The Marihuana Tax Act of 1937 had very little impact on the use of marijuana as a narcotic in the United States, if for no other reason than the Act did not penalize the possession or use of hemp, cannabis, or marijuana. It did, though, penalize persons dealing commercially in these products. Thus, the Act effectively brought all industrial hemp production in the United States to a grinding halt by the next year. Subsequently, the United States re-introduced hemp production in 1942 for the war effort, after the Japanese had cut off hemp supplies from the Philippines and East India. (After the war, US hemp production was shut down yet again.) Petroleum-based polymers quickly replaced hemp and other natural fibers in many common products such as sacks, tarps, and ropes. In just a short time, a carbohydrate culture based on agriculture quickly shifted into a culture dependent on petroleum-derived hydrocarbons. Since then, hempseed and hemp fiber production have been excluded from the technological developments enjoyed by other industrial crops. Nor have there been any advances in nutritional research pertaining to hempseed oil. This prohibition on hemp cultivation continues to this day in the United States, even as remarkable advances are being made with medical marijuana. The irony deepens when one realizes that the main psychoactive component of drug Cannabis, THC, has been available as a synthetic pharmaceutical in the United States as Marinol® (dronabinol) since 1972.
In Canada marijuana is already available to registered patients for medical purposes. After years of prohibition, hemp cultivation was cautiously restarted there under heavy licensing in 1998. With eager markets in both Canada and the United States, hempseed oil and other hempseed food products remain in high demand, and the area devoted to oilseed hemp cultivation in Canada has continued to expand accordingly during this time. The Finola oilseed variety of hemp continues to form the cornerstone of the Canadian hempseed production because of its short stature (average plant height: 1.5 m), which allows for mechanical harvesting by a grain combine, and because of its exceptionally high seed yield (over 2000 kg per hectare, under irrigation).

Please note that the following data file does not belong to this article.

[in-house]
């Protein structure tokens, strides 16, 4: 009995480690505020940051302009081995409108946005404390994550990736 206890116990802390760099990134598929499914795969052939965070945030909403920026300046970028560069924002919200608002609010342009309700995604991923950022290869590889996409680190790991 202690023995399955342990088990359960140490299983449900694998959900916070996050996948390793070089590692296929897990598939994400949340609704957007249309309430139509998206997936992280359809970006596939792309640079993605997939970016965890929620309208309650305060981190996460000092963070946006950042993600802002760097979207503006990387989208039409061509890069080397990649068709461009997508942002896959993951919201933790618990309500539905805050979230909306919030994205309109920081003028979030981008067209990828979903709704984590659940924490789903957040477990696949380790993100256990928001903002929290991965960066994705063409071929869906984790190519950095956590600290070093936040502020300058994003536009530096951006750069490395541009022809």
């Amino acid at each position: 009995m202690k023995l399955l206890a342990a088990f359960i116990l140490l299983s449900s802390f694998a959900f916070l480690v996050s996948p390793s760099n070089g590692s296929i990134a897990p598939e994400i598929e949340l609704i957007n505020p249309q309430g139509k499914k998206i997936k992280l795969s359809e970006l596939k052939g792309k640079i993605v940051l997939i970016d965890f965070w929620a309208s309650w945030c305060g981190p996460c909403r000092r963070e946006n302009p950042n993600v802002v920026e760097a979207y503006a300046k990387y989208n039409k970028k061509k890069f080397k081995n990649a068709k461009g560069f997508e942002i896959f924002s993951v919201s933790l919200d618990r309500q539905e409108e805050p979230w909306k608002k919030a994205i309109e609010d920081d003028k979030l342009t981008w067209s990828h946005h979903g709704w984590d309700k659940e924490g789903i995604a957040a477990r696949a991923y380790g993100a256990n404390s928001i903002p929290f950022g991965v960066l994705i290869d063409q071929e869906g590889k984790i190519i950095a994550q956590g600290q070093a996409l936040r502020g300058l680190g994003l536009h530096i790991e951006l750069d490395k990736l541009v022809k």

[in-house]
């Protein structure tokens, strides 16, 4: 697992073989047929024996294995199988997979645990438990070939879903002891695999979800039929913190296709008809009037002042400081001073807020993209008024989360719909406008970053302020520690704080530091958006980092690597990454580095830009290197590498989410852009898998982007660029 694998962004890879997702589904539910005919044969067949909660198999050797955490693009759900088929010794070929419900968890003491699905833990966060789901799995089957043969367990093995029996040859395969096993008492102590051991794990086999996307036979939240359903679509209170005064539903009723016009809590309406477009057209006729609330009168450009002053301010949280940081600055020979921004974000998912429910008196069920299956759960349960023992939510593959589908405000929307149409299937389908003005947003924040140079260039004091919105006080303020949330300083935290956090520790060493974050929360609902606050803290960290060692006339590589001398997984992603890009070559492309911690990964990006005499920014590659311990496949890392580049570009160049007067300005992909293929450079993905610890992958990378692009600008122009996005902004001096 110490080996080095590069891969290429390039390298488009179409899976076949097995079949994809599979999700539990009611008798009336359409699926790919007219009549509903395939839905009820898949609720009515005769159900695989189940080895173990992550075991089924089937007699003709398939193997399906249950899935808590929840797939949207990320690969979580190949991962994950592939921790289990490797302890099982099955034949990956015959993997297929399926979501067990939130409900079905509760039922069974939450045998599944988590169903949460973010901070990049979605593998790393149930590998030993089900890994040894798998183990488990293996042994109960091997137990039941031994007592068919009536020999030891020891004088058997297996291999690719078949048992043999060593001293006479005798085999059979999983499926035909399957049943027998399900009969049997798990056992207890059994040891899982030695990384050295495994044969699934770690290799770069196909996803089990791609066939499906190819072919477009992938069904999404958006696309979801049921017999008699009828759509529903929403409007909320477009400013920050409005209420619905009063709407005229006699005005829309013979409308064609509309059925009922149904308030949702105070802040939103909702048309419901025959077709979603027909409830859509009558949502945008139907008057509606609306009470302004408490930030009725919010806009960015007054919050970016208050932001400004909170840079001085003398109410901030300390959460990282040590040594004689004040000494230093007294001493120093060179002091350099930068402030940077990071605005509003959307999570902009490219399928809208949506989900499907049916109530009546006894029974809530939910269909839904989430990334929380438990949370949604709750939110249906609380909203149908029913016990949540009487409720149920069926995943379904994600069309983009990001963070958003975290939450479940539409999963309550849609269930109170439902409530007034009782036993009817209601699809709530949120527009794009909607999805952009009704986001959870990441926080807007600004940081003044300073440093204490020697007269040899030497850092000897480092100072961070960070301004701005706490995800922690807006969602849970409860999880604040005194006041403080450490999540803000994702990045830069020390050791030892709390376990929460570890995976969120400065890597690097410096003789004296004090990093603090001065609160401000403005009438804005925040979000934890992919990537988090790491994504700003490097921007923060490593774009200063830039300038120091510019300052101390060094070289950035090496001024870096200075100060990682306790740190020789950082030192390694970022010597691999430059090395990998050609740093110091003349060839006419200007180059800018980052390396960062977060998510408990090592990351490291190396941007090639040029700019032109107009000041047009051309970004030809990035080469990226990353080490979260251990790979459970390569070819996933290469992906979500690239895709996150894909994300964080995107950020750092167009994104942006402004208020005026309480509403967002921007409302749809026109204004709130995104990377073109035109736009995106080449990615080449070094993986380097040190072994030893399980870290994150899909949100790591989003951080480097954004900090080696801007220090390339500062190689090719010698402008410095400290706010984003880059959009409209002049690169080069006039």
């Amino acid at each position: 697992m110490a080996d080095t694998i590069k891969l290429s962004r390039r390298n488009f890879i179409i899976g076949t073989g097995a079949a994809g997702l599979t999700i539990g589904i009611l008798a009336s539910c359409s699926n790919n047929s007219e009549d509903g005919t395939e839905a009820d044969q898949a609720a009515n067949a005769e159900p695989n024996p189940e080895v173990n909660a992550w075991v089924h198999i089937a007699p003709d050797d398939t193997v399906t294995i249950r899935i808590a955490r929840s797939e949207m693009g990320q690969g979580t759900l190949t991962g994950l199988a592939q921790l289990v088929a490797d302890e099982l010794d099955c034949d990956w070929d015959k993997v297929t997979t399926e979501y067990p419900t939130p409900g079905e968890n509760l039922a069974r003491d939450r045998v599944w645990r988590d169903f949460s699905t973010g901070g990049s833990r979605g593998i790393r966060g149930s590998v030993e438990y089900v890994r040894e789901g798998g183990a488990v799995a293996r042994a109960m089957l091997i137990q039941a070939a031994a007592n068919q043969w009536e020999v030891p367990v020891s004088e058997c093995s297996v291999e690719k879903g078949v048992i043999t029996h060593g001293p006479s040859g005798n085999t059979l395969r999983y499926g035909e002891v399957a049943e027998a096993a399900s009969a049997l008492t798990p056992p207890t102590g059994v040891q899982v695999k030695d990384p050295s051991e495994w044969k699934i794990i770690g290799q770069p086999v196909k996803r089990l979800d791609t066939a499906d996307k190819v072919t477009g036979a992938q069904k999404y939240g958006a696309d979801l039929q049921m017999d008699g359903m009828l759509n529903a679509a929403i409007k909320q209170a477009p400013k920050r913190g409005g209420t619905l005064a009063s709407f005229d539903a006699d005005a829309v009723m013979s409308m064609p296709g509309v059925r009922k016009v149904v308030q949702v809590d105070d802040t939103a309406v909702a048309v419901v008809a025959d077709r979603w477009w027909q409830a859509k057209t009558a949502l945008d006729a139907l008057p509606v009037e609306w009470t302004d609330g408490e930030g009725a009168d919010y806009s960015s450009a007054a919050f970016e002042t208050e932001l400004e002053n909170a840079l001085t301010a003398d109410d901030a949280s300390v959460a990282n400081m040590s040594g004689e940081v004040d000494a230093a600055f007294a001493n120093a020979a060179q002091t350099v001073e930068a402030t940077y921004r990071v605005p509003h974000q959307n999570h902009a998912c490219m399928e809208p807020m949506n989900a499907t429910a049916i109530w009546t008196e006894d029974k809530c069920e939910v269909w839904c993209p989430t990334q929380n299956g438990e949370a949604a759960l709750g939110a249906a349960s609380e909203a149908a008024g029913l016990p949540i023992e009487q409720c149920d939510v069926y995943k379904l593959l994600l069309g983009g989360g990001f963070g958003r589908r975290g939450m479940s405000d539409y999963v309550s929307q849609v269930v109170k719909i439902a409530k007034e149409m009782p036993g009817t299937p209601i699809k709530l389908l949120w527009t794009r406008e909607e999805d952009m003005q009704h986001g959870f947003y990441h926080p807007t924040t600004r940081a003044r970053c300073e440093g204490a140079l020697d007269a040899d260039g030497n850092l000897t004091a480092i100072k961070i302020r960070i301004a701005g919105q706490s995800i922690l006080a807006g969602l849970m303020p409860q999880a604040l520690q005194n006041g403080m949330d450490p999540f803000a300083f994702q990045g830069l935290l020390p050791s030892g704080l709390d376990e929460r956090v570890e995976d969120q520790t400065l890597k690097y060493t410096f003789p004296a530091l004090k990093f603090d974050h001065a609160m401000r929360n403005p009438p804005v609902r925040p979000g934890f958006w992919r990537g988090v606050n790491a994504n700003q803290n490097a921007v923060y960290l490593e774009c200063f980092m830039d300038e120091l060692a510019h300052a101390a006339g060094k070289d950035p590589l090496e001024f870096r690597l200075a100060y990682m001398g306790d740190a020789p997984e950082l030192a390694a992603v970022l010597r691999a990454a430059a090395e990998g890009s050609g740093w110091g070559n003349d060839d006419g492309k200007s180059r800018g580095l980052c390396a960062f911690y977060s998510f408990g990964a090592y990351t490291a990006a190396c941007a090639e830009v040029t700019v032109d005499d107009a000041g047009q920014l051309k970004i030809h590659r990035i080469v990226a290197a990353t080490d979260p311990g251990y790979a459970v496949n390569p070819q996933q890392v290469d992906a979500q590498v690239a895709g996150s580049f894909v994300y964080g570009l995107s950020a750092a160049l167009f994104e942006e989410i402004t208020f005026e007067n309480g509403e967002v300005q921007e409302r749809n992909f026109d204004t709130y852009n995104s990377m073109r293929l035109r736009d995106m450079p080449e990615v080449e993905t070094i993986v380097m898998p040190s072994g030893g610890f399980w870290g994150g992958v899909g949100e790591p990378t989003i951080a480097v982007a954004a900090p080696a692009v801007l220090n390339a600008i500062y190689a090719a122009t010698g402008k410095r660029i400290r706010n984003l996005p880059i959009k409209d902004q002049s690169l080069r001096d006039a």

Hempseed as an exceptional food and oil SOURCE
Hempseed is a rich source of easily digestible protein (ca. 20-25%) and highly unsaturated food oil (ca. 30-35%). The remainder consists of dietary fiber, mostly from the hull, various phytosterols, oil-soluble vitamins, and trace minerals (Table 1).
Aside from being extremely low in saturated fats, hempseed oil is interesting in other ways. For example, hempseed oil has a higher content of polyunsaturated fatty acids (PUFA) than most other industrial food oils (Table 2). This has been known for quite a long time, as the essential omega-6 linoleic acid (18:2n-6) was first identified in hempseed oil as “sativic acid” by German chemists in 1887. More recently, presence of omega-3 stearidonic acid (SDA, 18:4n-3) has been detected in hempseed oil (Callaway et al., 1997).
Good amounts of the other essential fatty acid (EFA), α-linolenic acid (18:3n-3), and omega-6 γ-linolenic acid (GLA, 18:4n-6) are also found in this oil. Not only are both of the essential fatty acids (EFA) well represented in hempseed oil, but their direct human metabolic products, GLA and SDA, are too; the latter are not found in any other industrial oilseed crop. This is significant because both dietary EFA must compete for the enzymatic activity of ∆6 desaturase to produce GLA and SDA. As these two fatty acids are already in the oil, this enzymatic step can be bypassed, so they contribute more directly to the downstream production of other omega-6 and omega-3 metabolites.
Perhaps the really good news for consumers is that good-quality cold-pressed hempseed oil has an excellent taste that resembles walnuts and sunflower seeds. When the seeds are toasted, a savory umami flavor develops somewhere between that of bacon and fried prawns.Moreover, the balance of EFA in hempseed is considerably more nearly optimal than in most other industrial food oils, in terms of having a relatively low omega-6 to omega-3 ratio. In this regard, hempseed oil is more like rapeseed oil (also known as canola oil), yet it is still much higher in polyunsaturates. Taken together, these factors at least partly explain a remarkable number of anecdotal benefits from consuming daily hempseed oil, for example, especially marked improvements in skin, hair, and nail quality, as these fatty acids are integral in cell membrane formation and functions at the molecular level. Studies at the University of Kuopio, Finland, have investigated some of the properties, and particularly the improvements in skin quality for patients that suffer from atopic dermatitis (i.e., eczema). Improvements in strength of both hair and nail thickness are also attributed to daily use of dietary hempseed oil.